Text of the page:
Michael Swanwick - Stations of the Tide
From author Michael Swanwick—one of the most brilliantly assured and darkly inventive writers of contemporary fiction—comes a masterwork of radically altered realities and world-shattering seductions. The Jubilee Tides will drown the continents of the planet Miranda beneath the weight of her own oceans. But as the once-in-two-centuries cataclysm approaches, an even greater catastrophe threatens this dark and dangerous planet of tale-spinners, conjurers, and shapechangers. A man from the Bureau of Proscribed Technologies has been sent to investigate. For Gregorian has come, a genius renegade scientist and charismatic bush wizard. With magic and forbidden technology, he plans to remake the rotting, dying world in his own evil image—and to force whom or whatever remains on its diminishing surface toward a terrifying and astonishing confrontation with death and transcendence. This novel of surreal hard SF was compared to the fiction of Gene Wolfe when it was first published, and the author has gone on in the two decades since to become recognized as one of the finest living SF and fantasy writers.
Peter Watts - Behemoth: B-Max
_Starfish_ lit the fuse. _Maelstrom_ was the explosion. But five years into the aftermath, things aren't quite so simple as they once seemed... Lenie Clarke - rifter, avenger, amphibious deep-sea cyborg - has destroyed the world. Once exploited for her psychological addiction to dangerous environments, she emerged in the wake of a nuclear blast to serve up vendetta from the ocean floor. The horror she unleashed - an ancient, apocalyptic microbe called ßehemoth - has been free in the world for half a decade now, devouring the biosphere from the bottom up. North America lies in ruins beneath the thumb of an omnipotent psychopath. Digital monsters have taken Clarke's name, wreaking havoc throughout the decimated remnants of something that was once called Internet. Governments have fallen across the globe; warlords and suicide cults rise from the ashes, pledging fealty to the Meltdown Madonna. All because five years ago, Lenie Clarke had a score to settle. But she has learned something in the meantime: she destroyed the world for a fallacy. Now, cowering at the bottom of the Atlantic Ocean, rifters and the technoindustrial "corpses" who created them hide from a world in its death throes. But they cannot hide forever: something is tracking them, down amongst the lightless cliffs and trenches of the Midatlantic Ridge. The consequences of past acts reach inexorably towards the very bottom of the world, and Lenie Clarke must finally confront the mess she made. Redemption doesn't come easy with the blood of a world on your hands. But even after five years in purgatory, Lenie Clarke is still Lenie Clarke. There will be consequences for anyone who gets in her way - and worse ones, perhaps, if she succeeds... _ßehemoth: ß-Max_ is the first of two volumes. The story will conclude in _ßehemoth: Seppuku_.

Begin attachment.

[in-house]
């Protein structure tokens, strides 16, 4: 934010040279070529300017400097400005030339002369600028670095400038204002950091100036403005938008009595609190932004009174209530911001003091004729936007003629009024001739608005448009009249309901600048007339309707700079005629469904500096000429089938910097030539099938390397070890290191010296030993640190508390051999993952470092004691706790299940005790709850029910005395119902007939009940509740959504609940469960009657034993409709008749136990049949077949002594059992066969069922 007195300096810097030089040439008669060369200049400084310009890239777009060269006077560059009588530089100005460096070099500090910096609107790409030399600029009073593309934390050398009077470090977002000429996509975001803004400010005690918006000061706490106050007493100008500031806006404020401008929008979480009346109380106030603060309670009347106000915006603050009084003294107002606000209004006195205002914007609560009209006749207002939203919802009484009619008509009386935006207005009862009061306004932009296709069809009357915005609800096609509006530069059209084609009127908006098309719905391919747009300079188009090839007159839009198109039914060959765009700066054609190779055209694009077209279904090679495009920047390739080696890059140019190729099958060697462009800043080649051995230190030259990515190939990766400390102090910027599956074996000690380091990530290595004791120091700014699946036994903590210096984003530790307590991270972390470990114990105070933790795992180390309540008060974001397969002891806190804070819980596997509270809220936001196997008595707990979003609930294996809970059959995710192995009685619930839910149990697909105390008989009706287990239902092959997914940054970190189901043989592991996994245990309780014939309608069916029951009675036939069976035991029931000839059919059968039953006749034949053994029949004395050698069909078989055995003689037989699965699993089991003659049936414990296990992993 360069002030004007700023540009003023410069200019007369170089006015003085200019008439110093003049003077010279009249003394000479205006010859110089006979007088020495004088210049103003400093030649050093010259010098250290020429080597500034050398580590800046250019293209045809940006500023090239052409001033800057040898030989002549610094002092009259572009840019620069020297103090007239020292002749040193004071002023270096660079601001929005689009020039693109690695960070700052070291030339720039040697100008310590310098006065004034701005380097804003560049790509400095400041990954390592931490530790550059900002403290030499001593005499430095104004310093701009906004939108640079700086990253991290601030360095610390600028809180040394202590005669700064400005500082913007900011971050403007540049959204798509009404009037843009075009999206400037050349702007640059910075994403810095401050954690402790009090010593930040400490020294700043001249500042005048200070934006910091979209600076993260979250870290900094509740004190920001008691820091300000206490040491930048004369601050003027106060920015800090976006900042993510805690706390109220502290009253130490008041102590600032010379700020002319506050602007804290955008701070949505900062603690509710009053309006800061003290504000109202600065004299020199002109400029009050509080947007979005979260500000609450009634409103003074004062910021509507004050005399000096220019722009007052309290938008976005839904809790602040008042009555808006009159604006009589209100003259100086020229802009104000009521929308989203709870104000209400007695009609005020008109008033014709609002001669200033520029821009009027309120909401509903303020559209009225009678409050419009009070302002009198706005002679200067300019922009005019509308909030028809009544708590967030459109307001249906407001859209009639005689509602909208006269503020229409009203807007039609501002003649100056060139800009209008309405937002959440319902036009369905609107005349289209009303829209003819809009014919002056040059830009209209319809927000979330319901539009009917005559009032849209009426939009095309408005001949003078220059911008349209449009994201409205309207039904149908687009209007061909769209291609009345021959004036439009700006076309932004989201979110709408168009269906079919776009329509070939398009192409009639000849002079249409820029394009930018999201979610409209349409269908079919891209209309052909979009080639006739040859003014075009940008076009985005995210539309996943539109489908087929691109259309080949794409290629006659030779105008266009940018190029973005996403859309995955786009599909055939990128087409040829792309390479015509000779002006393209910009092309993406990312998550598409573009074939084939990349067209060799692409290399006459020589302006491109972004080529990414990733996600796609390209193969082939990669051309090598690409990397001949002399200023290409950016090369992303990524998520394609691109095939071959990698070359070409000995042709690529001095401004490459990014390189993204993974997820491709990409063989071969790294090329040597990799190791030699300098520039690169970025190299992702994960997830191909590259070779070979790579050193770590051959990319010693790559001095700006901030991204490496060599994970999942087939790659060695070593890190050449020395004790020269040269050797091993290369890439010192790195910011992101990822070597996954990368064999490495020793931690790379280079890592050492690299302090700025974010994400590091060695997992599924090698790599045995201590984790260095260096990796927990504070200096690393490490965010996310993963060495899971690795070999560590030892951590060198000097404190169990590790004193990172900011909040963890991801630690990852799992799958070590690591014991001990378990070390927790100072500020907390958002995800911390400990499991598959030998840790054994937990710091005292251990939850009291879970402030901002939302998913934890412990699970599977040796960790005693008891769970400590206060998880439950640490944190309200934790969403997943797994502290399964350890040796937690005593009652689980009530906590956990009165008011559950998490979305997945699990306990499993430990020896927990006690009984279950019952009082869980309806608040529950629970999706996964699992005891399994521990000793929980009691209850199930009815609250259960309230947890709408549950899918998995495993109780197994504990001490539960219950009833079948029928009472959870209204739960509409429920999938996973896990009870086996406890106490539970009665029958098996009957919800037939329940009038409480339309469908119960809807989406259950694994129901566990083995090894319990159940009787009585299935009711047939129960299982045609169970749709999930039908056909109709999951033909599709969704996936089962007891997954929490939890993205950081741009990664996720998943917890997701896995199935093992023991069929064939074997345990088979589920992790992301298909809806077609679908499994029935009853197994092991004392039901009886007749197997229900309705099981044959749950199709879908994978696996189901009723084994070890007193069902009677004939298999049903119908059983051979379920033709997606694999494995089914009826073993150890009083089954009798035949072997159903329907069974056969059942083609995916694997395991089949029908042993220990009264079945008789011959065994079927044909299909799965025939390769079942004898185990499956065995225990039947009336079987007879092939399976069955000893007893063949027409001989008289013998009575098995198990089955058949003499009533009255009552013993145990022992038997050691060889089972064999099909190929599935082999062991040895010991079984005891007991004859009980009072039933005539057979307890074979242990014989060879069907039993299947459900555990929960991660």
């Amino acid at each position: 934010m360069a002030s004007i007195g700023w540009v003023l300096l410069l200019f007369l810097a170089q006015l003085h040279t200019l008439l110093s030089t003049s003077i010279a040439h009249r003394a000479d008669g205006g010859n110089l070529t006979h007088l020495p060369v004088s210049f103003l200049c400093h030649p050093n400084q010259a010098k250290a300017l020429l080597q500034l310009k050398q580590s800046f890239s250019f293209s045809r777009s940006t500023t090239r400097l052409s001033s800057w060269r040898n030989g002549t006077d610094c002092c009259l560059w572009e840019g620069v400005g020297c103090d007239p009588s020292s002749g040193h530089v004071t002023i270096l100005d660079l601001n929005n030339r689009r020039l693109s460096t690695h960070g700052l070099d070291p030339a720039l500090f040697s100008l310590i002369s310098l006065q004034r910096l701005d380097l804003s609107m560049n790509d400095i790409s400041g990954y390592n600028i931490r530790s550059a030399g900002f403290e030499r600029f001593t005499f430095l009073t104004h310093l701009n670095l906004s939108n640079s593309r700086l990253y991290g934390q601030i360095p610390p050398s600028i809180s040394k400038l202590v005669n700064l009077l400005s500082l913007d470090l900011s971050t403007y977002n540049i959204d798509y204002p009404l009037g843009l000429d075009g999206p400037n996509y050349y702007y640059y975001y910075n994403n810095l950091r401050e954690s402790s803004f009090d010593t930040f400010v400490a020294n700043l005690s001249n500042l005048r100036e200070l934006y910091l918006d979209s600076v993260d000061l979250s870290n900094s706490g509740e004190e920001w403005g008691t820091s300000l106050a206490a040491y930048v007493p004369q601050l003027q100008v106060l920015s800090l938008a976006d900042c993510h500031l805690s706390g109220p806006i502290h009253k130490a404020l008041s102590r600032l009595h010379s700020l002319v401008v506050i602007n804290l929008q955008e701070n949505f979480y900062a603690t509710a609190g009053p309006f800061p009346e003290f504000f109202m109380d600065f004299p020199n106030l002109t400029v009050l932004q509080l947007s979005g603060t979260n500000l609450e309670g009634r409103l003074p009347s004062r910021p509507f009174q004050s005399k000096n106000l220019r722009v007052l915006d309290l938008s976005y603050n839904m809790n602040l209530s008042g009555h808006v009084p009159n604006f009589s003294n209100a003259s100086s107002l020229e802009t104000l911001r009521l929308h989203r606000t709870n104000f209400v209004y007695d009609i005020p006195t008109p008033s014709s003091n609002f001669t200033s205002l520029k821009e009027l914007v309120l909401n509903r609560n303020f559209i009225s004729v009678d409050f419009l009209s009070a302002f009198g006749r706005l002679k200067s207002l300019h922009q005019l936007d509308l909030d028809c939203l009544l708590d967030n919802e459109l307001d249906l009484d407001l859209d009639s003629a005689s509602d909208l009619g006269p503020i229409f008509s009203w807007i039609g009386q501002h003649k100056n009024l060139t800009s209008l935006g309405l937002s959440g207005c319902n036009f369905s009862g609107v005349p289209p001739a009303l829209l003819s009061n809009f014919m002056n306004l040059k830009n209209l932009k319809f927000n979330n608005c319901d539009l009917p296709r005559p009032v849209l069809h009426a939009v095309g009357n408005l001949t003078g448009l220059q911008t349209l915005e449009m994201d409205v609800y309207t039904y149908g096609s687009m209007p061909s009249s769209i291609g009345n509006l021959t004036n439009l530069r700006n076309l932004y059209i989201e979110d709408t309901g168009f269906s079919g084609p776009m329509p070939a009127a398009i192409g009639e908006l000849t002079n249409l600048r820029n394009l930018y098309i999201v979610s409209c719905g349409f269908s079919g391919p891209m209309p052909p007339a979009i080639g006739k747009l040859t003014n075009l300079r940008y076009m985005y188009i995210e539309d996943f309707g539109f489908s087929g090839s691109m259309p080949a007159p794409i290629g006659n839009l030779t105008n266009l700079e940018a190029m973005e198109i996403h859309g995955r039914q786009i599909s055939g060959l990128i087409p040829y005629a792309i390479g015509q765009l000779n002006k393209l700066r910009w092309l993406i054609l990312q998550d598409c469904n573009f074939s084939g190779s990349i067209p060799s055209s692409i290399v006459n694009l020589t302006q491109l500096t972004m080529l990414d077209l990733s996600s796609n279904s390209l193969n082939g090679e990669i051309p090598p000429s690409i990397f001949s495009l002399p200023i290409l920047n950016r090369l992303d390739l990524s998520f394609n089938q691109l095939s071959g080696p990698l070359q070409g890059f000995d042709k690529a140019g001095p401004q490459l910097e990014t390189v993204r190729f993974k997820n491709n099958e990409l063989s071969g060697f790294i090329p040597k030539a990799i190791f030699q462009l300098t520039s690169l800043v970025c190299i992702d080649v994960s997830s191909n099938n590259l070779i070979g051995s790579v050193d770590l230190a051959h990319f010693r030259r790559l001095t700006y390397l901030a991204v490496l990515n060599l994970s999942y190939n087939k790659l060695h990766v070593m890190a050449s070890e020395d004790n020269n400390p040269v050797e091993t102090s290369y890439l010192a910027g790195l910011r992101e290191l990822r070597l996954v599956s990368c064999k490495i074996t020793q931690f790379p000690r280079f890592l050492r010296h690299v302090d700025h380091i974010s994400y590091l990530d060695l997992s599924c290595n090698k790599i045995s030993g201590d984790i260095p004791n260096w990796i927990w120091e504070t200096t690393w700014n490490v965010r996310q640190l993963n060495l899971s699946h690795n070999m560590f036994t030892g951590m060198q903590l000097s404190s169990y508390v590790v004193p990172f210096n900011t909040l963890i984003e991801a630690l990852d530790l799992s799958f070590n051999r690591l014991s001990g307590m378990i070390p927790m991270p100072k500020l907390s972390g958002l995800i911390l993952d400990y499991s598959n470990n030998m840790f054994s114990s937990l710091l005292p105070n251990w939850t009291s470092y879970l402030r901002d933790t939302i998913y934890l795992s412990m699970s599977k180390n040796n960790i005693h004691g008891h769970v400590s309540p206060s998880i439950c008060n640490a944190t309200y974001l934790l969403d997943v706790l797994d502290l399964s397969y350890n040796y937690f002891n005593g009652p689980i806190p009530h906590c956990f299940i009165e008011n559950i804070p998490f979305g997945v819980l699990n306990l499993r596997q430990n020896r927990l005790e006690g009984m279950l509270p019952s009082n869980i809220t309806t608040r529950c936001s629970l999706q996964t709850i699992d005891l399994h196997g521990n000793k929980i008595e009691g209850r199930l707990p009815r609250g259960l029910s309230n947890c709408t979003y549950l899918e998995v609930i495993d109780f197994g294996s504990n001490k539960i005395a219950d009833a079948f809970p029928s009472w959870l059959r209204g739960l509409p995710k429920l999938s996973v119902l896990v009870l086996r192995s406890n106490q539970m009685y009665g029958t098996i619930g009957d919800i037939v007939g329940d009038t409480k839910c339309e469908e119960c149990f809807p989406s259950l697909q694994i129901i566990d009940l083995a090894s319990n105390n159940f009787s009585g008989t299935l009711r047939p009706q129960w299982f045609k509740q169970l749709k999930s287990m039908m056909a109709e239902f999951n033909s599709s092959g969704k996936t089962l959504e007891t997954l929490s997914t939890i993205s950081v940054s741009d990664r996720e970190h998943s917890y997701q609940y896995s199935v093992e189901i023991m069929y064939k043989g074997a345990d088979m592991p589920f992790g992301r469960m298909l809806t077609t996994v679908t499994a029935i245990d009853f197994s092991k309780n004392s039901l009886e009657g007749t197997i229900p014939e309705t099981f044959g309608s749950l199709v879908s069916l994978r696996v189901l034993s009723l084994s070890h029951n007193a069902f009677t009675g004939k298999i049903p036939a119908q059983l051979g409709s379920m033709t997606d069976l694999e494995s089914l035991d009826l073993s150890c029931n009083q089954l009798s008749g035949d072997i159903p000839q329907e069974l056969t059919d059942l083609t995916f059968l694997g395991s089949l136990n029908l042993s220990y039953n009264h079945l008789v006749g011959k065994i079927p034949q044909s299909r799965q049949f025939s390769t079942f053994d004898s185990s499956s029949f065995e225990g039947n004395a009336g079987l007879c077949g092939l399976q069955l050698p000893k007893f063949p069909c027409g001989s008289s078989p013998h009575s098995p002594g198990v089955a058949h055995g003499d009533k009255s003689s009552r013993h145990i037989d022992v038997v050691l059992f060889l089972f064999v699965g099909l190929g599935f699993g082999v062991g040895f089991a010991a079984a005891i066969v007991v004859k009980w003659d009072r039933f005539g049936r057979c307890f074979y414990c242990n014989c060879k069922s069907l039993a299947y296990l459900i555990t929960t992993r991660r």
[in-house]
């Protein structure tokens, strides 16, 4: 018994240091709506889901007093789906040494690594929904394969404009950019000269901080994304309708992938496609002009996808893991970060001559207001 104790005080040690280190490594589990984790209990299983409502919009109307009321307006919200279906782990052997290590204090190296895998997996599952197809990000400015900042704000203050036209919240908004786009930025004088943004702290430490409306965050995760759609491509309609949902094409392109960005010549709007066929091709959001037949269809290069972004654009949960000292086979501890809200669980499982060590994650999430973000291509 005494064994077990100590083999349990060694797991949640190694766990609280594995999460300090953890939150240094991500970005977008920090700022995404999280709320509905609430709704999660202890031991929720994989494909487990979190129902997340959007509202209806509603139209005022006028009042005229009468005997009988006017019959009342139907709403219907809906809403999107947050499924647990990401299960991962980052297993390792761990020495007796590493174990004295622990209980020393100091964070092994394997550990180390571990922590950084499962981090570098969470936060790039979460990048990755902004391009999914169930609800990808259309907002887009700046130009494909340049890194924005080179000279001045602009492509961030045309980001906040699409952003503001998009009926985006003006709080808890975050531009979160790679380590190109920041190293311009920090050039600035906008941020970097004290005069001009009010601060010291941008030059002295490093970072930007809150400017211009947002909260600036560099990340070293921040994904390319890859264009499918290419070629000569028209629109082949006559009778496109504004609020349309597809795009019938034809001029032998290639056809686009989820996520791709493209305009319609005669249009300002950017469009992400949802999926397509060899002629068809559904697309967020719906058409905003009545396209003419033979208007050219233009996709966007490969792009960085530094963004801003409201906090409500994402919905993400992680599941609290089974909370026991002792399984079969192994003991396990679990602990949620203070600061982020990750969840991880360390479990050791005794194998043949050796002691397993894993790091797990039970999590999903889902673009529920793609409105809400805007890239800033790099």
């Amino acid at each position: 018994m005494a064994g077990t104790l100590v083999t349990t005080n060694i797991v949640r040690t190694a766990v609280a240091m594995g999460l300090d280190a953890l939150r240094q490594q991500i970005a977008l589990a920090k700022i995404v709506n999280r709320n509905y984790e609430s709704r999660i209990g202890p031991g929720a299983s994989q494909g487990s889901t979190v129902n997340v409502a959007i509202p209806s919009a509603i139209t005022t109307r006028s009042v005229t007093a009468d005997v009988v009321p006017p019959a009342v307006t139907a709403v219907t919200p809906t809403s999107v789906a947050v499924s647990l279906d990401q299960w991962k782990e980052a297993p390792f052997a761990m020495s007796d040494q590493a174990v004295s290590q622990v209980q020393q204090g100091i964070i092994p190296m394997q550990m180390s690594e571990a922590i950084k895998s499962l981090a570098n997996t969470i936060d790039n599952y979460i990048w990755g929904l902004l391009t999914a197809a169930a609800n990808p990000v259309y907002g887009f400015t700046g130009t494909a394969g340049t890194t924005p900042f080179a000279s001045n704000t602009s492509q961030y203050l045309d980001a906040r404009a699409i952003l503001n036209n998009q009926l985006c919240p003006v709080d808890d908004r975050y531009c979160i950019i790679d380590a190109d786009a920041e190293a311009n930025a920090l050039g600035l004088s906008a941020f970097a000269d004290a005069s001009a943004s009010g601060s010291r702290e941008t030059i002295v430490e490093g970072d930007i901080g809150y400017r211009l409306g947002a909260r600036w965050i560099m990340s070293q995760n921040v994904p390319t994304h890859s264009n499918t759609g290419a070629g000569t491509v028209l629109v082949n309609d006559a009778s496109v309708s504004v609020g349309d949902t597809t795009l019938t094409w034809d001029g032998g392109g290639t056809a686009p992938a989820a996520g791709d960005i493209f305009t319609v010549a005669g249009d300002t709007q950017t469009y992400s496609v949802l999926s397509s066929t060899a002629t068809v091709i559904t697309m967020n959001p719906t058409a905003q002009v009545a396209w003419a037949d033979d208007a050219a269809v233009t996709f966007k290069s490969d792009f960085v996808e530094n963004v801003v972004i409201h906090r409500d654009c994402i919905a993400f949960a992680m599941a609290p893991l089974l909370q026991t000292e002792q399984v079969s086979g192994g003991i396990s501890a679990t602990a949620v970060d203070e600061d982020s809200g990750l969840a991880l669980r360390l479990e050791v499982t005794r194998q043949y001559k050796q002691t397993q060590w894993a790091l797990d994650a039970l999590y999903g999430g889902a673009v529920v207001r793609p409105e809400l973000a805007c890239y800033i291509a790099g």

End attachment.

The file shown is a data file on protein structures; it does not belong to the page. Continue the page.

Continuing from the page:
Peter Watts - Maelstrom
This is the way the world ends: A nuclear strike on a deep sea vent. The target was an ancient microbe - voracious enough to drive the whole biosphere to extinction - and a handful of amphibious humans called rifters who’d inadvertently released it from three billion years of solitary confinement. The resulting tsunami killed millions. It’s not as though there was a choice: saving the world excuses almost any degree of collateral damage. Unless, of course, you miss the target. Now North America’s west coast lies in ruins. Millions of refugees rally around a mythical figure mysteriously risen from the deep sea. A world already wobbling towards collapse barely notices the spread of one more blight along its shores. And buried in the seething fast-forward jungle that use to be called Internet, something vast and inhuman reaches out to a woman with empty white eyes and machinery in her chest. A woman driven by rage, and incubating Armageddon. Her name is Lenie Clarke. She’s a rifter. She’s not nearly as dead as everyone thinks. And the whole damn world is collateral damage as far as she’s concerned...